The last two weeks, at coffees and at dinner, we've been discussing the "holy days" that are upon us. We even celebrated Fat Tuesday (often called Mardi Gras, which is the French translation) at dinner one night with enchiladas and games... Mardi Gras has traditionally been a time for fun and excess before Lent, which is often seen as a time of giving up those things. We talked about how during Mardi Gras, people often wear masks... masks, for certain populations in history, especially for women and those without a lot of resources, gave an opportunity to be anything one wanted! So, if Fat Tuesday or Mardi Gras is about being anything you want (we agreed that a lot of people during Mardi Gras definitely go too far with what they want), then maybe Ash Wednesday is about knowing you don't have to be or want everything.
On Ash Wednesday we "celebrate" that we are "dust". We read scriptures that remind us we were made from dust and we will return to dust (we read Psalm 103), which is a scary but freeing focus on our mortality. If you will one day be dust, how much should you really worry about that midterm or that summer internship, or if you are meeting all of your financial goals? Ash Wednesday is how we start the season of Lent, which is a season also of repentance, of remembering that we are dust, but we aren't harmless. We all make decisions that hurt those around us... or support systems that hurt whole populations.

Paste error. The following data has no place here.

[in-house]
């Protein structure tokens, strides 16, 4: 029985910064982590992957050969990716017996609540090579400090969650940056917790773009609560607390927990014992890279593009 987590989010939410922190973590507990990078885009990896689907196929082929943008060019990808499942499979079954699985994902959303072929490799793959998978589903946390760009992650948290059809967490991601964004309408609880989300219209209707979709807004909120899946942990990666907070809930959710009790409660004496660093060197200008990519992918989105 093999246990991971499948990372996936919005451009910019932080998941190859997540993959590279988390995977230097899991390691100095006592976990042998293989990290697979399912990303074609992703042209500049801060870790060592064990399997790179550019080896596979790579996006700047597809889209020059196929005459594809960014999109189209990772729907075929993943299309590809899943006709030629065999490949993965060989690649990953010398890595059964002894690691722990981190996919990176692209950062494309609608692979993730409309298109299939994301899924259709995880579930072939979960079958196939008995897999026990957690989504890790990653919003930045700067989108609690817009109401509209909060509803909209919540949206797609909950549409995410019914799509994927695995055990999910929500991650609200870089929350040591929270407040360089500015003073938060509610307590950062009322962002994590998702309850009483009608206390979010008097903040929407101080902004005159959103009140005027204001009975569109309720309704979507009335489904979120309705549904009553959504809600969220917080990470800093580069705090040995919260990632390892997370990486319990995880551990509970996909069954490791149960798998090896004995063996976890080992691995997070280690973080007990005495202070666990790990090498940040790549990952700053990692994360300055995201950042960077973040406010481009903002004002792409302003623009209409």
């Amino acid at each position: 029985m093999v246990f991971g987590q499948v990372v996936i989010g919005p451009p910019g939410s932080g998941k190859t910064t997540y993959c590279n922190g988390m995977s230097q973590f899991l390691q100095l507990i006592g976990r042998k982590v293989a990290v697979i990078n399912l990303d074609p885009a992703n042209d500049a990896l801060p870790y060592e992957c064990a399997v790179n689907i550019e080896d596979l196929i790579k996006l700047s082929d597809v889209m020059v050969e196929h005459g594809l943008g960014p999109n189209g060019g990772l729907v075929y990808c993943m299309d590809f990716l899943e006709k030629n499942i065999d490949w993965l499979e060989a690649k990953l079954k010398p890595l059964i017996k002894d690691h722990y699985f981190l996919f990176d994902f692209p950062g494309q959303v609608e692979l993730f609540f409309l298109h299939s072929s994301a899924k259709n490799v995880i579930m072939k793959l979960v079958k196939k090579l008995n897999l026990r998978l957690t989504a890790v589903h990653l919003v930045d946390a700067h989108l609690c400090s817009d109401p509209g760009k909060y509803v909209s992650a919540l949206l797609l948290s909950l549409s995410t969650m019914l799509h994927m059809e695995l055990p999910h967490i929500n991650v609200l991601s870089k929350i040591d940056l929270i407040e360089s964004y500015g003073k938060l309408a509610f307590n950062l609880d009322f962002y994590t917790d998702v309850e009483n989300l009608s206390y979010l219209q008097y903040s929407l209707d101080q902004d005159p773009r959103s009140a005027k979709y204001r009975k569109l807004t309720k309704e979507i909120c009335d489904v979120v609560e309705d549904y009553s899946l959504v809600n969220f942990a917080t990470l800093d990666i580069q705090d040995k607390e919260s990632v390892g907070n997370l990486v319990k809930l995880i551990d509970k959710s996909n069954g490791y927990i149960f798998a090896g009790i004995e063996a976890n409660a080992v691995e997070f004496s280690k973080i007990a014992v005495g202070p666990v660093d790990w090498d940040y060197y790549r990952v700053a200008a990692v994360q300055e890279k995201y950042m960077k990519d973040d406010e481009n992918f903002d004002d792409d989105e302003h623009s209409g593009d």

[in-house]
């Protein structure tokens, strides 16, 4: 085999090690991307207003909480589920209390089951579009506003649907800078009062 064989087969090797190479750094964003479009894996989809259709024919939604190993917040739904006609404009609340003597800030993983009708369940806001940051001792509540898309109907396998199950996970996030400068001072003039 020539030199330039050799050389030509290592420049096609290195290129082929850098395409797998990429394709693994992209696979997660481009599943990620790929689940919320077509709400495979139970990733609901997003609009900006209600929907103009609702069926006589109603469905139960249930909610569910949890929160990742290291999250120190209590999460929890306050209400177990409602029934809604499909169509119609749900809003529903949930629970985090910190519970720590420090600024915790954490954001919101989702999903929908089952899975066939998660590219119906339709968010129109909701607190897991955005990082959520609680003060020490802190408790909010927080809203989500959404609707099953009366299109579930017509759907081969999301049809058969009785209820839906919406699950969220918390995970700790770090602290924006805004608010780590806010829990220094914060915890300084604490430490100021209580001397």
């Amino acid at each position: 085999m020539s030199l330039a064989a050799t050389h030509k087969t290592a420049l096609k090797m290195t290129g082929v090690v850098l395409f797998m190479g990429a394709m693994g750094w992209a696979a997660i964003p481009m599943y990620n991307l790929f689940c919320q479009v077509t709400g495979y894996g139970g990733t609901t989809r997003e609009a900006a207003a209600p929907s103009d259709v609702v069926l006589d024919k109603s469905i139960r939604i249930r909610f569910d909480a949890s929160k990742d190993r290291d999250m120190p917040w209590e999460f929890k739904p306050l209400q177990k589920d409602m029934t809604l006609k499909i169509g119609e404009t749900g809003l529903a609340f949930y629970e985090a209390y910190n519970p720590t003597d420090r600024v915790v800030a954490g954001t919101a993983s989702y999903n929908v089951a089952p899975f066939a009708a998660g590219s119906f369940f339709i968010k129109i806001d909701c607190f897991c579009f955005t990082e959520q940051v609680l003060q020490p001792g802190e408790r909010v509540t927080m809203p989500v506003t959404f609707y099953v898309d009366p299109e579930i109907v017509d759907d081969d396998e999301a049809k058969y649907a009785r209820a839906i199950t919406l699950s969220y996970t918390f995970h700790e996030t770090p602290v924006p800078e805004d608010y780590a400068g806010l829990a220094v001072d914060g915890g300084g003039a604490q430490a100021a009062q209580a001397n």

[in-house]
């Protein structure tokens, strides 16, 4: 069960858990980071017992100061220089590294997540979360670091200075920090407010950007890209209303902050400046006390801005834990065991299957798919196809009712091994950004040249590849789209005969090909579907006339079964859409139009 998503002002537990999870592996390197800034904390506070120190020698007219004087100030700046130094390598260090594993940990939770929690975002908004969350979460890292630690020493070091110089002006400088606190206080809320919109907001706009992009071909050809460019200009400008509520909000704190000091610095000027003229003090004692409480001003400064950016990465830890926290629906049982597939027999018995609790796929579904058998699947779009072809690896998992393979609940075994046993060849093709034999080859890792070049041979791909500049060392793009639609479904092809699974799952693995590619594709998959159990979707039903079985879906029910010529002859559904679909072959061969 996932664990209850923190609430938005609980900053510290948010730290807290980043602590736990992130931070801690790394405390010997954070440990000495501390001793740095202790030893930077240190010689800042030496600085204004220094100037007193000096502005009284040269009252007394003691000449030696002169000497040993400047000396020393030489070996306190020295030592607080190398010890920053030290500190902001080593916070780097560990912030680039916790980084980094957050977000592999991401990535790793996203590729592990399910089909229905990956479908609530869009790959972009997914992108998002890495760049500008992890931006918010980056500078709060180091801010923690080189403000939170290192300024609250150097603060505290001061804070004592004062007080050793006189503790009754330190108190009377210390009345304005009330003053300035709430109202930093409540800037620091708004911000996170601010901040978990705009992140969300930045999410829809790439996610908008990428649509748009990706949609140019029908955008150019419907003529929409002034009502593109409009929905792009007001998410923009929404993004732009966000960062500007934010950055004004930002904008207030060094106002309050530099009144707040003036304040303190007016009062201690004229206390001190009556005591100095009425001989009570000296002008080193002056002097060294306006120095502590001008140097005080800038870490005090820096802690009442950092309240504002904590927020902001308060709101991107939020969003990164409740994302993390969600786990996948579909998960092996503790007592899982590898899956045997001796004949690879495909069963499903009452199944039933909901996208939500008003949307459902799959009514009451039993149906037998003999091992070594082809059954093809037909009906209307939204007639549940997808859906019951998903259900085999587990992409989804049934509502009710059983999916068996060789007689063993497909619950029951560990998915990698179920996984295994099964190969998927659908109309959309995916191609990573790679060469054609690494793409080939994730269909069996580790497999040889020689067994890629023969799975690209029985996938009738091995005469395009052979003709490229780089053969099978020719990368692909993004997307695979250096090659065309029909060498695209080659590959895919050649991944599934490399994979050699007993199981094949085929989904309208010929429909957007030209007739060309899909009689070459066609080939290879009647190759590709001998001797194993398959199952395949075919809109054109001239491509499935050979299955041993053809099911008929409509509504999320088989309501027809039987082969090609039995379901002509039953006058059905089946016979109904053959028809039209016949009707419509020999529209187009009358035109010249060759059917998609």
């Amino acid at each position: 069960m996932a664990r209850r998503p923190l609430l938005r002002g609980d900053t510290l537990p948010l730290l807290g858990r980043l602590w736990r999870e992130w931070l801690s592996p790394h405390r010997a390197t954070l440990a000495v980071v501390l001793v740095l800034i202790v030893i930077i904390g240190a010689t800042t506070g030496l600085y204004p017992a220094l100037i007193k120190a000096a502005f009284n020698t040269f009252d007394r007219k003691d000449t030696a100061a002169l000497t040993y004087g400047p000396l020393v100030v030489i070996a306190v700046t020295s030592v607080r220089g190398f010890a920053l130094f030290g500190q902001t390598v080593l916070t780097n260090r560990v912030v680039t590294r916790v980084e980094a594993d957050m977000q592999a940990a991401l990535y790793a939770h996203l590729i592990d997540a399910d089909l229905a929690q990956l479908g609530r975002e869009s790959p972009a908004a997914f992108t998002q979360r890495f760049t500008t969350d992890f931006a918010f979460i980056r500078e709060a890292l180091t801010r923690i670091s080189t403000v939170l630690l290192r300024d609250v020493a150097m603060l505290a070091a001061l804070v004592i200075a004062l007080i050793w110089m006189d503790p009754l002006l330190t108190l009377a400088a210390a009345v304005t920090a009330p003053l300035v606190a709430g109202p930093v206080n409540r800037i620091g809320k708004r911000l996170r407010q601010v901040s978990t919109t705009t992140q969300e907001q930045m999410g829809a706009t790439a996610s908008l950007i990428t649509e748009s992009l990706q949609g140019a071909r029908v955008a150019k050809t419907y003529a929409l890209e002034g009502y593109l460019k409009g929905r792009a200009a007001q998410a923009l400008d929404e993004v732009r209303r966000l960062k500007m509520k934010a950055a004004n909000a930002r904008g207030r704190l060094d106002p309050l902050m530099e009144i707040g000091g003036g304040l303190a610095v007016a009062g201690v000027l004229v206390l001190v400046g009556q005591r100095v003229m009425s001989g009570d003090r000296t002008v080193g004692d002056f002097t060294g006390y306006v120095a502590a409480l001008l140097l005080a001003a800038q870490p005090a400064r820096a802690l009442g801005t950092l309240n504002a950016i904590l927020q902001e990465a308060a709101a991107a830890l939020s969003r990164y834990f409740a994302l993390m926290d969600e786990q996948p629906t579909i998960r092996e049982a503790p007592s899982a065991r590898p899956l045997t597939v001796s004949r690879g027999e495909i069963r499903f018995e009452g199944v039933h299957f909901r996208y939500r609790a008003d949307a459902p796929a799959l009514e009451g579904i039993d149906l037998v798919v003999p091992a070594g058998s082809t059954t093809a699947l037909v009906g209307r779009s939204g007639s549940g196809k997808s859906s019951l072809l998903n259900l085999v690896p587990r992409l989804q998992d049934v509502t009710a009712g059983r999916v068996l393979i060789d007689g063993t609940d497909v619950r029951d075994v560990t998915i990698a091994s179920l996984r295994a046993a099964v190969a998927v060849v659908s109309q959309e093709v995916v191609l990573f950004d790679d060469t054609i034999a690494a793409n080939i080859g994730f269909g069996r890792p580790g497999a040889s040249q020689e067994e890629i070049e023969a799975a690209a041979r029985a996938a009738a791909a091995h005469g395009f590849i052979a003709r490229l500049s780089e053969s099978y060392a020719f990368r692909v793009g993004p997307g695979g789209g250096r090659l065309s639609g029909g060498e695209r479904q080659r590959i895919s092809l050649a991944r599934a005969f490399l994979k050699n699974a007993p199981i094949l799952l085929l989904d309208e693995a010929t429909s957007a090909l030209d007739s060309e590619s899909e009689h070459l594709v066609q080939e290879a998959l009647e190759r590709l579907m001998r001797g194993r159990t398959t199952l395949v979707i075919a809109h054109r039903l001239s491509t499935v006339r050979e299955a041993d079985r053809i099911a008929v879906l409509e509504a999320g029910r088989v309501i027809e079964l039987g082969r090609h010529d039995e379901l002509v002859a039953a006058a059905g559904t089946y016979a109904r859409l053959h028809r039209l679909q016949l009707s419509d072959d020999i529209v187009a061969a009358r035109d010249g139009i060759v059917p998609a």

If Fat Tuesday is about being able to be anything we want, and Ash Wednesday is about knowing we don't have to be everything, then Lent may be about learning that we shouldn't have everything, especially when it comes at the cost of another. Continuing our study of parables in Luke, we read a story about humility (14:1-14), and putting others first. The last week or so we've talked about Lenten practices that might help with that: some talked about giving things up, and using the money from the things you give up to help someone else, others talked about taking things on, like journaling or truly making space in our days to feel what we feel. And this made me think about one of the texts for Ash Wednesday, which we also read a couple weeks ago, Psalm 51. The psalm says that our sacrifice to God is not necessarily something we can find or attain, but something we can feel. The Lord does not spurn a broken heart, and with all that's going on in our world it's natural, and even necessary for all our hearts to be broken. And in this season of Lent, I'm looking forward to us discovering together how we can allow God to change us and heal us all.